It’s busy-ness as UNusual (for me)
Just a week or two before the Corona Virus took over our lives, demanding Coloradoans to stay at home, my sculpture business was it’s busiest it had ever been in the past twenty years.
To give you an idea of what was going on in my studio in early March 2020; I had finished prepping waxes for 29 sculptures to be cast in bronze for various projects (one of which was honoring Colorado Springs philanthropist Julie Penrose) and I had just finished sculpting my monument honoring the McPherson Globe Refiners, which had taken me about 6 months to sculpt. I had finished two of my larger scale garden elves for a couple of very good clients and was metal chasing trophies for the Western States Endurance Run in California. There had been a couple of potential projects in the pipes, one of which I thought would start in the coming days of finishing the Refiners project and, then finally, I had a life size clay sculpture to finish and cast in bronze for a Recreation Center in Fraser, Colorado.
It was a busy time and it was only a few weeks ago. All of the sculptures had significant deadlines so I was working long hours and 6-7 days per week, multi-tasking on the various stages. I was EXHAUSTED but I was moving forward and chipping away.
Light (and uncertainty) at the end of the tunnel
While I was working on these various projects, I got an email from a wonderful lady named Sally, the daughter of Joe Fortenberry. Sally lives 10 miles from my studio and contacted me to ask if she could see the sculpture of her dad and his teammates. I had just finished sculpting her dad so the timing couldn’t have been better. My jaw dropped to the floor, in all honesty! I remember standing in my studio smiling and marveling at how the universe works and how connected we all are. Naturally, I invited her to the studio.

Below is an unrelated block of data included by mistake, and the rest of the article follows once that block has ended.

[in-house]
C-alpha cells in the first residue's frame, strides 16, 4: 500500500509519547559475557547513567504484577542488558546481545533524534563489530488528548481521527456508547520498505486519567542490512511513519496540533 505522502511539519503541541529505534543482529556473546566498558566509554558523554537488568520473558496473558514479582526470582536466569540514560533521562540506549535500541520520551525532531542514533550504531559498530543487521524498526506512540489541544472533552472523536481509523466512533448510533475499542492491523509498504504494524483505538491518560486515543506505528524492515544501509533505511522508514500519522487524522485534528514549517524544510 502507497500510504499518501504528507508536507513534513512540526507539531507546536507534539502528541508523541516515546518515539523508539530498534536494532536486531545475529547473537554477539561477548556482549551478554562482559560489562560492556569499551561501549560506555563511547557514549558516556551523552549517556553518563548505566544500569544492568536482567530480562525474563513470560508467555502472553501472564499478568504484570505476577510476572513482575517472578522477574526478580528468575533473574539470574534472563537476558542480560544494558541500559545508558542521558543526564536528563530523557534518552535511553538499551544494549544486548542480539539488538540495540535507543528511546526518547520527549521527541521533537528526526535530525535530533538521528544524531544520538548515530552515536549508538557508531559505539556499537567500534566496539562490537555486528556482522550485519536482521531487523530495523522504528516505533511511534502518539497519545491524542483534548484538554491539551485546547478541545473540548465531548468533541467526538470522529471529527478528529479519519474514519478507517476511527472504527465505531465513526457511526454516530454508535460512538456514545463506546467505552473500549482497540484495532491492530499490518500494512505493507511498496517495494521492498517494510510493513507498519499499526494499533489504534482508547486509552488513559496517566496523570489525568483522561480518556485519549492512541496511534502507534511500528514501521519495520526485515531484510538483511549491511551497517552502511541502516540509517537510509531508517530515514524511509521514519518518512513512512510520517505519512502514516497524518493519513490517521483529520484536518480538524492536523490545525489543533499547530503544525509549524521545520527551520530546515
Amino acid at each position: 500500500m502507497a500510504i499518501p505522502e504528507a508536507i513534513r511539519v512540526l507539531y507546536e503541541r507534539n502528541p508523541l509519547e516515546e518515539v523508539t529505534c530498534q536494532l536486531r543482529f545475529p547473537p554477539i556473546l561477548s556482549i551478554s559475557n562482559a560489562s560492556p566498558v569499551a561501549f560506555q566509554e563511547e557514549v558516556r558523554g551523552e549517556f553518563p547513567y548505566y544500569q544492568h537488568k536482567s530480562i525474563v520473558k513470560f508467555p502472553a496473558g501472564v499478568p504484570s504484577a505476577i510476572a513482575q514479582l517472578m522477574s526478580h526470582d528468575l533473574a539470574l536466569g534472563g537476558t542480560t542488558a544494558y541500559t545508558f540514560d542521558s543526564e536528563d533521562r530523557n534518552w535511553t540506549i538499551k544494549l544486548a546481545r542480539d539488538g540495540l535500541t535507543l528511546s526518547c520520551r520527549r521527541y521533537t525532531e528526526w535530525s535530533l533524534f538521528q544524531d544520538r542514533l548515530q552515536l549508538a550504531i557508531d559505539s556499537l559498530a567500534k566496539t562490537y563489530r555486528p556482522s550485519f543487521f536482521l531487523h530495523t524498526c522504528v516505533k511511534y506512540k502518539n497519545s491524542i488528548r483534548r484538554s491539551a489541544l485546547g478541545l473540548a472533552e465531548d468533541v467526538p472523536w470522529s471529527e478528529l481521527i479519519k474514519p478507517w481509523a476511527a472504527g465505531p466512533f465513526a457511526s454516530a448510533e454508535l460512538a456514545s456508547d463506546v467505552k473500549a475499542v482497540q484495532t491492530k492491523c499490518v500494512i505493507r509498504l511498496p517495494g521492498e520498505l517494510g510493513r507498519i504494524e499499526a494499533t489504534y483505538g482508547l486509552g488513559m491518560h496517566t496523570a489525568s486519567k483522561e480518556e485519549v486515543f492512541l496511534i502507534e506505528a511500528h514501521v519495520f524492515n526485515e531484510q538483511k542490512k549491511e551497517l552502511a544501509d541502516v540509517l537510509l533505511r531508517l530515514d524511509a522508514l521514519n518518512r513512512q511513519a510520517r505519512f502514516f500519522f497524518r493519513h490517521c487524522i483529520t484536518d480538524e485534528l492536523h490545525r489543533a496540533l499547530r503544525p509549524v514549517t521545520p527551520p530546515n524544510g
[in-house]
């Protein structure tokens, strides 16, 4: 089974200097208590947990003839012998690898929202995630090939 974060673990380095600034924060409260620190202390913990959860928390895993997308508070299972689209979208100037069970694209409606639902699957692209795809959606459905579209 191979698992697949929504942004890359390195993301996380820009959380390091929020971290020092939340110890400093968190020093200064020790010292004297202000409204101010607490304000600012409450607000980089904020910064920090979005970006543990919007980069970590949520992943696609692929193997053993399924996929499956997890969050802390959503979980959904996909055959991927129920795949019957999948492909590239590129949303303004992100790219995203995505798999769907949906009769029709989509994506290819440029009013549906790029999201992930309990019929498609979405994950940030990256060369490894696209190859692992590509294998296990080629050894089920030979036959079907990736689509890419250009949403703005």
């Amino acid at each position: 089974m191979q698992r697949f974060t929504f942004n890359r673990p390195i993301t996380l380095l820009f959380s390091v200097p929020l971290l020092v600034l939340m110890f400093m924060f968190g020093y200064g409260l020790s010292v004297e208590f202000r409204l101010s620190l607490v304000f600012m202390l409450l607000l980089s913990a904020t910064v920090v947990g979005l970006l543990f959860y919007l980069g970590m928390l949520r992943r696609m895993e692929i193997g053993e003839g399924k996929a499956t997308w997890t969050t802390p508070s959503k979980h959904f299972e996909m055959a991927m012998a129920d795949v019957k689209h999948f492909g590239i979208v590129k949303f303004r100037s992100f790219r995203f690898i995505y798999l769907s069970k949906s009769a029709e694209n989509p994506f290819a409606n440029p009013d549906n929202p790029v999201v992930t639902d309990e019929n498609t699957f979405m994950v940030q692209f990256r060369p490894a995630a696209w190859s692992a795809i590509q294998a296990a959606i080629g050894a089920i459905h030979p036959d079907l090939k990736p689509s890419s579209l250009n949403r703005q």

Sally’s dad Joe Fortenberry was the top scorer in the Gold medal Olympic basketball game of 1936, the first year basketball became an Olympic sport. The US basketball team dominated in Hitler’s Olympics and during the final Gold medal game on August 14, 1936 Fortenberry scored the same amount of points as their rivals from Canada.
Her dad inspired the term “Dunk” to refer to the method in which a player scores a basket (written by Arthur Daley about Fortenberry in the NY Times in March, 1936) and he was the prime example of why the defensive goaltending rule was adopted and the “jump ball after every basket” rule was rescinded. Sally’s dad was probably one of basketball’s biggest game changers throughout its long history.
On March 4, Jessica and I had the honor of welcoming Sally and her family to my studio to show the sculpture in clay before it went off to the mold maker to start its transformation into bronze.
The days following their visit saw a dramatic slowdown; projects were delivered to the foundry (and off my plate), the corona virus was changing our lives and projects fell through or were put on hold because of it. Basically, my life changed instantaneously to a snails pace. In a matter of days I was staring out my living room window (like the entire world) and wondering what was about to happen with our economy and with our lives. Now, under a stay at home order for at least a few more weeks, it is evident that this will be a long, hard fought battle. But I am and always will be grateful for the month of March 2020.